Man, I'm always trying to make progress, so I hope it's yet to come, but I'm proud of what I've contributed to hip hop. If I stopped today I could be satisfied with the legacy, but I still have more that I want to say and I still believe people haven't seen everything I have to offer.
Are there any new artists that have been catching your ear lately?
I've been watching a lot of people I know take some big steps lately, which has been cool. I'm watching Domination Recordings get off the ground. Seeing Quite Nyce get things rolling. Shed Light and all the Early Spotter Recordings artists are making some moves. That stuff is good to see. On "State Lines" I had people like CMNR form Word Association, or Lord Cyrus, or Shorty Raw. I want to see all those guys have success.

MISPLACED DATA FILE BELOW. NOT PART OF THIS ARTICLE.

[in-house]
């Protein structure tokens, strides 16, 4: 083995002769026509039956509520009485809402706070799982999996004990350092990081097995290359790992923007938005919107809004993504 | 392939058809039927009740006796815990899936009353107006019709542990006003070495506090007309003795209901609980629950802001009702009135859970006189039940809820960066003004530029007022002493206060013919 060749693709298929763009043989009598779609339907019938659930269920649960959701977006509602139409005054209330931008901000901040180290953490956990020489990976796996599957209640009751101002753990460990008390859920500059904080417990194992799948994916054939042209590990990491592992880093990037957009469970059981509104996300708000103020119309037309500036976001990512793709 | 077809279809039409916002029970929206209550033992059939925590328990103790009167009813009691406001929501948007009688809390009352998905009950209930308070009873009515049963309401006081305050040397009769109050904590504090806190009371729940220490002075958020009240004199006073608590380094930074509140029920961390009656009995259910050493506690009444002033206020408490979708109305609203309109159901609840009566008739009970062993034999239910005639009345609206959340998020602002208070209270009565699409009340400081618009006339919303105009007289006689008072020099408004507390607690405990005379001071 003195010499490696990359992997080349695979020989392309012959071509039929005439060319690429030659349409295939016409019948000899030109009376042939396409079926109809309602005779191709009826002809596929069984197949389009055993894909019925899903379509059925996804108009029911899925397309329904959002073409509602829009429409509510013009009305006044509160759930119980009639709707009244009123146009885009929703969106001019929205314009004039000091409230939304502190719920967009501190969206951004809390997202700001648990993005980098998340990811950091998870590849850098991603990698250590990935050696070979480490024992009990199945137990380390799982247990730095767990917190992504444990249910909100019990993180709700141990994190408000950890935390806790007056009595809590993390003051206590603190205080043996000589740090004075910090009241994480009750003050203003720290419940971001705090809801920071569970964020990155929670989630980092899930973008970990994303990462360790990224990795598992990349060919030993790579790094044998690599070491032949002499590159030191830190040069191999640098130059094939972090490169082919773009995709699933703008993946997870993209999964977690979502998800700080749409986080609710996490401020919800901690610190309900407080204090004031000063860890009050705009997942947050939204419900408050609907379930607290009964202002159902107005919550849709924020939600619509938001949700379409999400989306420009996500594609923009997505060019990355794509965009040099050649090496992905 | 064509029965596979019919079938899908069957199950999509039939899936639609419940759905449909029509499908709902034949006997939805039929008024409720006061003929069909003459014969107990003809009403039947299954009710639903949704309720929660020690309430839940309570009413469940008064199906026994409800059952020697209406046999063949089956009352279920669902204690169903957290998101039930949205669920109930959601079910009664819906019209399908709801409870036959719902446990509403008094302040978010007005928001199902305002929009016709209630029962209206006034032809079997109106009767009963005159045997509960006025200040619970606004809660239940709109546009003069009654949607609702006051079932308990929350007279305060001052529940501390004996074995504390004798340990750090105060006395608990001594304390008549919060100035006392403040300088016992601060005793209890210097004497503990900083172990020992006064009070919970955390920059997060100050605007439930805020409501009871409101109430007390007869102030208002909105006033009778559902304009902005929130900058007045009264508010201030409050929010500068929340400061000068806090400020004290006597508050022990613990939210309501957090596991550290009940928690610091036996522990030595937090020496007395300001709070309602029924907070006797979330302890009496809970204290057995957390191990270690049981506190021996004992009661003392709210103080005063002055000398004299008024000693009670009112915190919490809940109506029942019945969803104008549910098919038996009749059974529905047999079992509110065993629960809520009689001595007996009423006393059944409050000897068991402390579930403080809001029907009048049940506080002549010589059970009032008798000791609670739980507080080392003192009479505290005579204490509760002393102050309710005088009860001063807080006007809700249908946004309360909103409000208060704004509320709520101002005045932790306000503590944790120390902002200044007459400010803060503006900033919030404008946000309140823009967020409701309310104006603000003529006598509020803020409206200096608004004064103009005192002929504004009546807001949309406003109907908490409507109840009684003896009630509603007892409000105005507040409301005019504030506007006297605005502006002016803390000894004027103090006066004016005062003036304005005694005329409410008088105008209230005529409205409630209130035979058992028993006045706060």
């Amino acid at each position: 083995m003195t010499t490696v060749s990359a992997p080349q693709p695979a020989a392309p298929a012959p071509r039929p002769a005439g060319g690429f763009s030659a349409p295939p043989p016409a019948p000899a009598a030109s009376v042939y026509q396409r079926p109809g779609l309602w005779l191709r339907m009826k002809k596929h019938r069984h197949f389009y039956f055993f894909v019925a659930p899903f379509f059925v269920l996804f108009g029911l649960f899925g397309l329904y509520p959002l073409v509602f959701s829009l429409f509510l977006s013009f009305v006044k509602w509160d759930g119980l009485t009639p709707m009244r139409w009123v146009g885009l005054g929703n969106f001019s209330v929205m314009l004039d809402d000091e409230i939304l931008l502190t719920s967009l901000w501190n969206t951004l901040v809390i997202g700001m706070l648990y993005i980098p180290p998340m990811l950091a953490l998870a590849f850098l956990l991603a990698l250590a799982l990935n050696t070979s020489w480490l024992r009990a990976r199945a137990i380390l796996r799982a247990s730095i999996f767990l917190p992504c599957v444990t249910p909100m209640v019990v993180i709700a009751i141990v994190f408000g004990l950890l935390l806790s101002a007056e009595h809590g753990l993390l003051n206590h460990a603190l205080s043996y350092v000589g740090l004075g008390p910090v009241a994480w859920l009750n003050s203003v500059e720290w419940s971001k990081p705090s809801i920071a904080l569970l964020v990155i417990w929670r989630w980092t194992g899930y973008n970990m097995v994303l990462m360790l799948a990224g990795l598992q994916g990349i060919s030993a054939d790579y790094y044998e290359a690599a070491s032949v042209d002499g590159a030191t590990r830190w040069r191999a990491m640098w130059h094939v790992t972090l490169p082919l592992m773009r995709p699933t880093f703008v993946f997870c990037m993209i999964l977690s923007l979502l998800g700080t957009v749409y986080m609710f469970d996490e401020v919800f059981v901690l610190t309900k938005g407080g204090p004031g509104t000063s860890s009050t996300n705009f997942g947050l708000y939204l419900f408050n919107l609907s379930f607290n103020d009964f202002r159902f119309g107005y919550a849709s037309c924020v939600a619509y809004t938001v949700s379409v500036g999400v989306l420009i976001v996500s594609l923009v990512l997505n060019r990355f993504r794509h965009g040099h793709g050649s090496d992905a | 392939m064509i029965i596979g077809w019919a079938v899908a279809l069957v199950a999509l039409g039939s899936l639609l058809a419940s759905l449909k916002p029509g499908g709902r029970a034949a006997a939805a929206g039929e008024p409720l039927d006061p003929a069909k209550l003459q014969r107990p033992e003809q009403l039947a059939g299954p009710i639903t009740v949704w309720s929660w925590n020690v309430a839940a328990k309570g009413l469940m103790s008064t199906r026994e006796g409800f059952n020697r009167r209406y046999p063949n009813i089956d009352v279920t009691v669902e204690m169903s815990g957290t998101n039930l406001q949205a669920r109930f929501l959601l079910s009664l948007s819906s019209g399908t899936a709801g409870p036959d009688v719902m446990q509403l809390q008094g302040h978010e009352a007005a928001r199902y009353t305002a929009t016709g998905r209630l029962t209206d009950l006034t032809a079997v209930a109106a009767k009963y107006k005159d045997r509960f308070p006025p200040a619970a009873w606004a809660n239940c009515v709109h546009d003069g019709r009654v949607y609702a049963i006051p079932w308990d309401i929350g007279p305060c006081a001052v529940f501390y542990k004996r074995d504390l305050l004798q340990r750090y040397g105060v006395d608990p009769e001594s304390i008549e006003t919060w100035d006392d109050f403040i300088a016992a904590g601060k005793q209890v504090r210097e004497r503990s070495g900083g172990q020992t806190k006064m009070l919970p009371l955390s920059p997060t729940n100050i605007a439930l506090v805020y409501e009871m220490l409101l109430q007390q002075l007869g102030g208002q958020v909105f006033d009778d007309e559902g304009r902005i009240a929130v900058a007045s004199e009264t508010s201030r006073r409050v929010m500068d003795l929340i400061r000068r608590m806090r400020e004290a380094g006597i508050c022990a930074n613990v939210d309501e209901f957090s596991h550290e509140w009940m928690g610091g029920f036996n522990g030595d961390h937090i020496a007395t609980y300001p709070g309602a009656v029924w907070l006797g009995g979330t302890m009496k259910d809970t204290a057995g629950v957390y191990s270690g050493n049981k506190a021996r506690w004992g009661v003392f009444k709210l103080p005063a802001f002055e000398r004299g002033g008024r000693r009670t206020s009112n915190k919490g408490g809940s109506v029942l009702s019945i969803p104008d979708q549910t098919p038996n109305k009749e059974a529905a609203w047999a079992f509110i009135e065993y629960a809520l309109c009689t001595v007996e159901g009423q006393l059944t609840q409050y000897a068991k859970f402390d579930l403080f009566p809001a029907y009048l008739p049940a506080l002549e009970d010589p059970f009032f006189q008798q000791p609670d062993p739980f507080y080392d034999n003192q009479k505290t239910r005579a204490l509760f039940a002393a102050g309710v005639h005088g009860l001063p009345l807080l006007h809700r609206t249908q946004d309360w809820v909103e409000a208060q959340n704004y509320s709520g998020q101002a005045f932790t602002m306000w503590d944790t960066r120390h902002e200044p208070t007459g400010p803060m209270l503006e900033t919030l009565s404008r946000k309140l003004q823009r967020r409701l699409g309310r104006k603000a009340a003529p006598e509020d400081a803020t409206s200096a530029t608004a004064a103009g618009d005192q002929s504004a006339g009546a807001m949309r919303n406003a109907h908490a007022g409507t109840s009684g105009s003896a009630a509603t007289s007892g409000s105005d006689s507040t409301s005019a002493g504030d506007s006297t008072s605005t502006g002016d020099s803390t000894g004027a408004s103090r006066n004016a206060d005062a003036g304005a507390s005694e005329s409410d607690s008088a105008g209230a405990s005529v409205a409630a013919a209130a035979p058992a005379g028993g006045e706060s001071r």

Who would you like to collaborate with for either your upcoming projects or just production work in general?
I want to do more collaboration in general. Some of the people that inspired me are still in the game, so I want to work with them if I can: De La, Large Pro, Kane, DITC, people like that. Beyond that, I want to work more. Be it producing, dropping a guest verse, remixing. I really want to work with anyone and everyone who's trying to make good creative hip hop. Especially people who want to say something in their lyrics.
How did the "Built For the 90's" mixtape come about?